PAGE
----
Katya Adler Biography
Katya Adler is a professional journalist whose career soared when she was named Europe Editor for BBC News. She formerly worked for Deutsche Welle Television as a news anchor and a BBC foreign reporter.
How old is Katya Adler? – Age
Adler was born on May 3, 1972, in Hampstead, London.
Where did Katya Adler go to school? – Education
She went to South Hampstead High School, which was a fee-paying independent school. She went to the University of Bristol to study German and Italian. She completed a variety of job placements throughout her year abroad, including at Blue Danube Radio, Reuters, NBC in Turkey, and The Times’ Rome headquarters. Adler was the president of the political society at university and founded its journal. She received her diploma in 1995. Denazification was one of her dissertation themes. Following graduation, Adler worked for The New York Times for a short time before relocating to Vienna in August 1995 to work for Mondial Congress, a conference organizer of International Congresses.
Katya Adler Wife – Family
She was born to German parents. Her parents’ names and siblings are not mentioned.
Katya Adler husband
She is married and has three children. She speaks German, Spanish, Italian, French, and some Arabic and Hebrew in addition to English.
What is Adler Salary?
She earns an estimated salary ranging from $210,000 to $214,999 annually.
Adler Net Worth
Her net worth is 1 million.
Katya Adler Career
In late 1995, she began working for ORF, Austria’s national public broadcaster, as a reporter, covering locally and later globally from Kosovo, Eastern Europe, Southwest Asia, and North Africa. In 1998, Adler moved to Vienna to work for the BBC, where he covered Austrian and Central European news. She was stationed in London for the BBC World Service, presenting on European current events, and traveling weekly to Berlin to serve as a news anchor for Deutsche Welle Television, after briefly being the BBC’s Berlin correspondent. She was the BBC Madrid correspondent from August 2003 to August 2005, traveling around Europe, Southwest Asia, and North Africa to cover issues such as the deaths of Pope John Paul II and Palestinian leader Yasser Arafat in a Paris hospital. The Madrid train bombs were covered by Adler as well. In a 2019 interview, she acknowledged to lying about knowing Spanish in order to secure the Madrid correspondent position. Later, Adler picked up the language through Spanish political radio and Mexican soap operas. Adler was the BBC’s Middle East reporter from December 2006 until December 2010, based in Jerusalem but reporting from Gaza, the West Bank, Lebanon, Syria, Jordan, and Libya. She also was a presenter or interviewer on HARDtalk on occasion during this time. Adler however has hosted many one-hour documentaries for BBC2, including Mexico’s Drug Wars. In 2012, her film Spain’s Stolen Babies finished second in the RTS awards.
She took over as Europe editor of the BBC from Gavin Hewitt at the end of April 2014. Her nomination was contentious since her LinkedIn page indicated that she had coordinated seminars for a variety of clients for 15 years, including one for the European Union. Conservative MPs such as Andrew Bridgen and Philip Davies expressed their discontent with the situation. “This cozy connection between the BBC and the European Commission greatly affects your journalistic integrity and capacity to cover issues objectively,” Davies said.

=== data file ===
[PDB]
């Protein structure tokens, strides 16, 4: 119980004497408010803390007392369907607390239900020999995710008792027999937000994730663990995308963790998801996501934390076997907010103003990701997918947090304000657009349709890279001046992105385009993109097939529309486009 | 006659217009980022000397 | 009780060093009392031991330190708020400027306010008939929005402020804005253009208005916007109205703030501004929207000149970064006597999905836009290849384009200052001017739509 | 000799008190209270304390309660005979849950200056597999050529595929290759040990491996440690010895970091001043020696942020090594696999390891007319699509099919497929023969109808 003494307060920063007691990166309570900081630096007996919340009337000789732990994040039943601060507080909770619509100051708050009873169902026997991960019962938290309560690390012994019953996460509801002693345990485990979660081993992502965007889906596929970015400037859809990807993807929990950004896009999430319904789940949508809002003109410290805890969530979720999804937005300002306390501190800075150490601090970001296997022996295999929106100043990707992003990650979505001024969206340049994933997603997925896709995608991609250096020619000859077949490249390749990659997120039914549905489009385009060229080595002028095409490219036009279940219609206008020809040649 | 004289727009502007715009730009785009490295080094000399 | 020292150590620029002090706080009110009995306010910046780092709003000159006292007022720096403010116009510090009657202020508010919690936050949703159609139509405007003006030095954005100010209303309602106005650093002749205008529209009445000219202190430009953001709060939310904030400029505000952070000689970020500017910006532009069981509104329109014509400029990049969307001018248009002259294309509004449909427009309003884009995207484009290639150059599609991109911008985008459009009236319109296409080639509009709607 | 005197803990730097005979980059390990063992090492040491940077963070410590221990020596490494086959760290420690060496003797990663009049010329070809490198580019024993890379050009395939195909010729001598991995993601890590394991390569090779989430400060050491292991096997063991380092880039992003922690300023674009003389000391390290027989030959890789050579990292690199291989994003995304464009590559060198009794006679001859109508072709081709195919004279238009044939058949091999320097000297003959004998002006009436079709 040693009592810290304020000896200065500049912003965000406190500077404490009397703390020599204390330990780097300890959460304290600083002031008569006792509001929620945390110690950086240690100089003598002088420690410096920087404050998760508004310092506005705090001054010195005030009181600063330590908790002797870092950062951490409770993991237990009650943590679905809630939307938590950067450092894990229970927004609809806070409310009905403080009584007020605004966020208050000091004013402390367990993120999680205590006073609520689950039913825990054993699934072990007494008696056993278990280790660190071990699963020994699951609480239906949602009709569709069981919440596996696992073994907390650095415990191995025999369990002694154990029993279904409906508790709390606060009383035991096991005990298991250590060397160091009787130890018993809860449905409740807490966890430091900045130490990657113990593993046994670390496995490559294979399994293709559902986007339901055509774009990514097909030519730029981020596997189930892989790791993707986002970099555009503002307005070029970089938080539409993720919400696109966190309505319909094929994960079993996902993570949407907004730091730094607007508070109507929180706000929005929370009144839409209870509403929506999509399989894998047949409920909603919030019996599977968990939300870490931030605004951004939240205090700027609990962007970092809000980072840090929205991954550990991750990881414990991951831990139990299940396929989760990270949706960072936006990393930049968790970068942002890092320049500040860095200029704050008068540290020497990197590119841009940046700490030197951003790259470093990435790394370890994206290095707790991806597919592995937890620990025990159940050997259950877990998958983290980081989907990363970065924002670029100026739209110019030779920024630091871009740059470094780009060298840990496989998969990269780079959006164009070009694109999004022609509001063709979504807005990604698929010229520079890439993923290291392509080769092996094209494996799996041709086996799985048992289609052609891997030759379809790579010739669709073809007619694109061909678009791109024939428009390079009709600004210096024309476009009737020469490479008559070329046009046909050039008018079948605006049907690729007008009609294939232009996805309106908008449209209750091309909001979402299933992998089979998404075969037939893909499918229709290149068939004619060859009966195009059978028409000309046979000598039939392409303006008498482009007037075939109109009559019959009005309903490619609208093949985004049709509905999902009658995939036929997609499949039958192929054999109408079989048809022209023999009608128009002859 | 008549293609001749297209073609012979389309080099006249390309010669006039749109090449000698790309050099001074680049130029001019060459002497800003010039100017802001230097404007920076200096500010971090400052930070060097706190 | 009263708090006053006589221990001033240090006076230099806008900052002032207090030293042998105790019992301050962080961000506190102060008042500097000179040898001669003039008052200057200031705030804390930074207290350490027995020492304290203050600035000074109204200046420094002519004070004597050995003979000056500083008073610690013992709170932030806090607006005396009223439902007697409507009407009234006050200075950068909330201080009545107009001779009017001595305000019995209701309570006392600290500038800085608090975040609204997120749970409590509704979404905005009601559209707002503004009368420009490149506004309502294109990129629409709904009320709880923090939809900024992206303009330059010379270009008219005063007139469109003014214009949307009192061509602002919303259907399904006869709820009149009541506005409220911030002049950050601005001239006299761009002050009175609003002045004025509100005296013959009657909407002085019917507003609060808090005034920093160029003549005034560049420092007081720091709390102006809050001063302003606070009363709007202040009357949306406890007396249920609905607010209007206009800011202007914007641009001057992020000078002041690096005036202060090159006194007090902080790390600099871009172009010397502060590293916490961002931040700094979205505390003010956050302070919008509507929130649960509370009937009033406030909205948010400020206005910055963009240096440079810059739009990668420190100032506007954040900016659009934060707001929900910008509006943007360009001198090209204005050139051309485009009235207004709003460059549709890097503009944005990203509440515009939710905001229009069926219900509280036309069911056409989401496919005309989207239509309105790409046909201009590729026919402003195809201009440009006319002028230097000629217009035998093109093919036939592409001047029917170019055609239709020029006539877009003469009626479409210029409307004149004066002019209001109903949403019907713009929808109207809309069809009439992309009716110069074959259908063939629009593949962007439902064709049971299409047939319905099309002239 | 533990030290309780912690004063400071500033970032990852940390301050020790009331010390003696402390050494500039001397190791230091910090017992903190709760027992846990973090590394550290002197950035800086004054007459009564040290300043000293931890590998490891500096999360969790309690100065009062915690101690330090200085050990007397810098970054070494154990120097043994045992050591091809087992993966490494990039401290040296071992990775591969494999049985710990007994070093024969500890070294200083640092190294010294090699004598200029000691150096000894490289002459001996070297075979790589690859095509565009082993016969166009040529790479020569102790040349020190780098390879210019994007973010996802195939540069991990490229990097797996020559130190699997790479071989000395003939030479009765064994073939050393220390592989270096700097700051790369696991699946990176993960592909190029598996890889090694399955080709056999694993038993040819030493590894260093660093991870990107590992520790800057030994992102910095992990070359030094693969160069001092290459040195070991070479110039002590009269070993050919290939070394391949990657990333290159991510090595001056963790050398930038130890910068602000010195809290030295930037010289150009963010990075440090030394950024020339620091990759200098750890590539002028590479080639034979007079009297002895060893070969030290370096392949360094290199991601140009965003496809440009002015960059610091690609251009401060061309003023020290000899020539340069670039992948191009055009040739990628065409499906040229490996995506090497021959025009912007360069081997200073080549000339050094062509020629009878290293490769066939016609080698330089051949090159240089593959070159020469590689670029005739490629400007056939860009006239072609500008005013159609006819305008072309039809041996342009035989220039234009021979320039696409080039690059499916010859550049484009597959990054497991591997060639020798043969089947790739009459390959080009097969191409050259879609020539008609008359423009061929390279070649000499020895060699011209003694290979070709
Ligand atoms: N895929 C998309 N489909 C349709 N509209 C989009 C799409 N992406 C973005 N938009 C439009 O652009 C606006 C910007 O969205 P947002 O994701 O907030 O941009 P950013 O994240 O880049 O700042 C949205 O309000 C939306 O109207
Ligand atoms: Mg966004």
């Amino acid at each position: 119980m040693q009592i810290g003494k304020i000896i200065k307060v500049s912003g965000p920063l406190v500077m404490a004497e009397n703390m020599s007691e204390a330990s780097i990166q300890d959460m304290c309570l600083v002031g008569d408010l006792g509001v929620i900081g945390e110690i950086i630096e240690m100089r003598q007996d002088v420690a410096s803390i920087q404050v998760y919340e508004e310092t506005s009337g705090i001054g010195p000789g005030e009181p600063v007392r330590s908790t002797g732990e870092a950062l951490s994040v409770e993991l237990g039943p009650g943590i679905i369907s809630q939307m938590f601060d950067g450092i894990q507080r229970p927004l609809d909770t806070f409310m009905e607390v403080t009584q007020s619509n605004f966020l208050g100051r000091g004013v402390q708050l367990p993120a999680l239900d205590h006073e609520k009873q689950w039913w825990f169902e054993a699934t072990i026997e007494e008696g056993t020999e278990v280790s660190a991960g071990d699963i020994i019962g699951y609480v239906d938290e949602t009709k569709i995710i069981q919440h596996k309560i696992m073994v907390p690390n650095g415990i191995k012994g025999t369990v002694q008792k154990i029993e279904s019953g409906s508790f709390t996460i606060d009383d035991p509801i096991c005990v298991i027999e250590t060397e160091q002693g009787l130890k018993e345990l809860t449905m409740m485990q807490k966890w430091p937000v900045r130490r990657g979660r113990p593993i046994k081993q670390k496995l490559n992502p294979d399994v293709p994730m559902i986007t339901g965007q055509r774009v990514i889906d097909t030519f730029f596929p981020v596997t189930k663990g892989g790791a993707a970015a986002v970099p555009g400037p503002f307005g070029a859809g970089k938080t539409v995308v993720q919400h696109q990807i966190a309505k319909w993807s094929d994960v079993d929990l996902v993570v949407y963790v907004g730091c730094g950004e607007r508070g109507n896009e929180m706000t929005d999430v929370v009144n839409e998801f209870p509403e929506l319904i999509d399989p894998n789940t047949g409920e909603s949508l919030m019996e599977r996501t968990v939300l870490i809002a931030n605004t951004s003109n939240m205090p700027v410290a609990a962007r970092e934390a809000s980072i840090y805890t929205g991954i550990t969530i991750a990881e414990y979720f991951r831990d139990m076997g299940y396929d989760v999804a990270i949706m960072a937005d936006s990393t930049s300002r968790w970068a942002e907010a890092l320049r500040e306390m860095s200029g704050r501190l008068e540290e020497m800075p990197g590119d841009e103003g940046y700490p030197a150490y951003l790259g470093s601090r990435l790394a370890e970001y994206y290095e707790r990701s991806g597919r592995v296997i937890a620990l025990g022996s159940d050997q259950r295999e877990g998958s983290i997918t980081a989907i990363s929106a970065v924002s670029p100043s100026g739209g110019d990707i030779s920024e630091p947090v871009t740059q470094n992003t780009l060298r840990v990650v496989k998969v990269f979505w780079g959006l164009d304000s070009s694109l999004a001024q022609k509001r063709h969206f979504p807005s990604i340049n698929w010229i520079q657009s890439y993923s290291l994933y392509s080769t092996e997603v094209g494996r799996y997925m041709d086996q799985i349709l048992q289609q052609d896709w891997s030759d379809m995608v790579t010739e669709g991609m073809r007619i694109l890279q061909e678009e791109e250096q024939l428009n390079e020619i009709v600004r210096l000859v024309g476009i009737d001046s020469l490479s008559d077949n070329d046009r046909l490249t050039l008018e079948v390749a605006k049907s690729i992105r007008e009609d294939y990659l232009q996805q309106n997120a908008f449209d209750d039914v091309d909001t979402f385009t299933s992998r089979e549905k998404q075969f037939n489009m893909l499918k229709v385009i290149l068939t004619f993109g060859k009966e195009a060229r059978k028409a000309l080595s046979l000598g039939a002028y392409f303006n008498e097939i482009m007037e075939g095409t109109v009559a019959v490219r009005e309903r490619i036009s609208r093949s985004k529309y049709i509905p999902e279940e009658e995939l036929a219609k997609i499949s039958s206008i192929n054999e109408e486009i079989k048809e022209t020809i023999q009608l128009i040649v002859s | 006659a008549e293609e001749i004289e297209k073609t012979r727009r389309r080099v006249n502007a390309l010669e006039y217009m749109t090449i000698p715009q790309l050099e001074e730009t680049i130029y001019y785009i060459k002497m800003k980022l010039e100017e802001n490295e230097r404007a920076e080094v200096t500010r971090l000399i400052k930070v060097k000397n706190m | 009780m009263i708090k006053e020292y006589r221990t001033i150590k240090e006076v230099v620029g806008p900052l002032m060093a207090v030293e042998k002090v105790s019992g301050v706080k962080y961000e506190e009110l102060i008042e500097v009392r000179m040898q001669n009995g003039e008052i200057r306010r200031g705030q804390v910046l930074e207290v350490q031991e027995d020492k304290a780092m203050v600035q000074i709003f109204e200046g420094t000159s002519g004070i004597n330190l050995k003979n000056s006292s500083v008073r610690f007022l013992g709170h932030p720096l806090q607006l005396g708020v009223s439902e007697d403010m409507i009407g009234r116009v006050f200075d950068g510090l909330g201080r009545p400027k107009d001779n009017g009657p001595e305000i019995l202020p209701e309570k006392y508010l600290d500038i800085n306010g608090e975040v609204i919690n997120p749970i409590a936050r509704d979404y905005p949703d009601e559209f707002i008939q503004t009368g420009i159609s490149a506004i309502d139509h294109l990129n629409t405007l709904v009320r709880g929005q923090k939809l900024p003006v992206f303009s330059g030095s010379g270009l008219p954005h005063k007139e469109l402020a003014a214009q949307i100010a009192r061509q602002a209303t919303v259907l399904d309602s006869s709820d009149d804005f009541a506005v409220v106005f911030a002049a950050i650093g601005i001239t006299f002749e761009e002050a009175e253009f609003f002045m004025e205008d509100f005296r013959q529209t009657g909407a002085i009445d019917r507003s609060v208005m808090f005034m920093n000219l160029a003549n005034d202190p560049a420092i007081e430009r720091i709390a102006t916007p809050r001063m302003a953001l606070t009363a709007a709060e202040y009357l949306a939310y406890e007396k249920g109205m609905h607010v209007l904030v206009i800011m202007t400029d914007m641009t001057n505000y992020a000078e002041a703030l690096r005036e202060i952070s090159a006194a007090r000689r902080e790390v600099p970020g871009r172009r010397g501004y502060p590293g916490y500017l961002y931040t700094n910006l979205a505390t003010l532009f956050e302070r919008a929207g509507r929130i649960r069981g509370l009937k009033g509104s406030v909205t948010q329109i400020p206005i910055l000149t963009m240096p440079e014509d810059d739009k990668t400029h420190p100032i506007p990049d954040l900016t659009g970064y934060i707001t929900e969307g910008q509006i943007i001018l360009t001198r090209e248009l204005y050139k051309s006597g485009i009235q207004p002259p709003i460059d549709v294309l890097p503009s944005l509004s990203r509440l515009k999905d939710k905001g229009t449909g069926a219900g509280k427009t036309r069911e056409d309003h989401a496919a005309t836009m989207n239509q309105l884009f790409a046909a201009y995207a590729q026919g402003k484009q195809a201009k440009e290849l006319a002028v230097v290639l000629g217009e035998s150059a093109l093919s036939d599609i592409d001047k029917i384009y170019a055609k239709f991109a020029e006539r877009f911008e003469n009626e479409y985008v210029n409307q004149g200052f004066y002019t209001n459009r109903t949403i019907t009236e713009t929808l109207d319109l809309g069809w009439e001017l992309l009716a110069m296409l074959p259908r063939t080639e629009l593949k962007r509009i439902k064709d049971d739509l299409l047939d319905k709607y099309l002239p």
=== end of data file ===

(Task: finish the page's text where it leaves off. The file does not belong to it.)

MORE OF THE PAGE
In a written response, the BBC explained that Adler was working freelance for the BBC and a number of other broadcasting organizations at the time and that in 19 years, he had only been paid to chair one EU event in 2005, which was hosted by the UK presidency rather than the European Commission. In early February 2017, the BBC aired a documentary by Adler titled After Brexit: the Battle for Europe, in which she looked at the growing problems that the European Union would face in the next years. Adler joined Brexitcast, a BBC podcast on Brexit, as one of four hosts in June 2017. Brexit Newscast began airing on BBC1 in September 2019, generally after BBC Question Time, as of December 2020.
Adler received a salary that ranged between £205,000 and £209,999 in 2019, making her one of the highest-paid BBC news and current affairs employees.
The BBC partially upheld a complaint against Adler in September 2020 after she made a series of tweets on April 28, 2020, claiming that Cabinet Office minister Michael Gove’s “observation” was “delusional.” “The Covid problem, in some ways, should concentrate the minds of EU negotiators,” Gove said. In addition, Adler’s analysis changed Gove’s wording in her tweets, altering the phrase “should” to “will.”The BBC Editorial Complaints Unit found that, while Adler’s view was supported by extensive information and she was free to express it, her use of the word “delusional” violated the Guidelines’ permission for “professional judgments anchored in facts.”
In July 2017, Adler received honorary doctorates from Bristol University (LL.D) and the University of London (D.Litt).
In 2019, she received the Charles Wheeler Award for Outstanding Contribution to Broadcast Journalism.
Broadcast Journalist of the Year 2018 by the PSA, Political Studies Association; Broadcast Journalist of the Year 2019 by the London Press Club in collaboration with Laura Kuenssberg; Listeners’ Choice Award at the British Podcast Awards 2019 for the Brexit cast podcast. She was named one of London’s most important persons by the Evening Standard in 2019 and one of Brussels’ top 20 most powerful women by Politico magazine in 2017.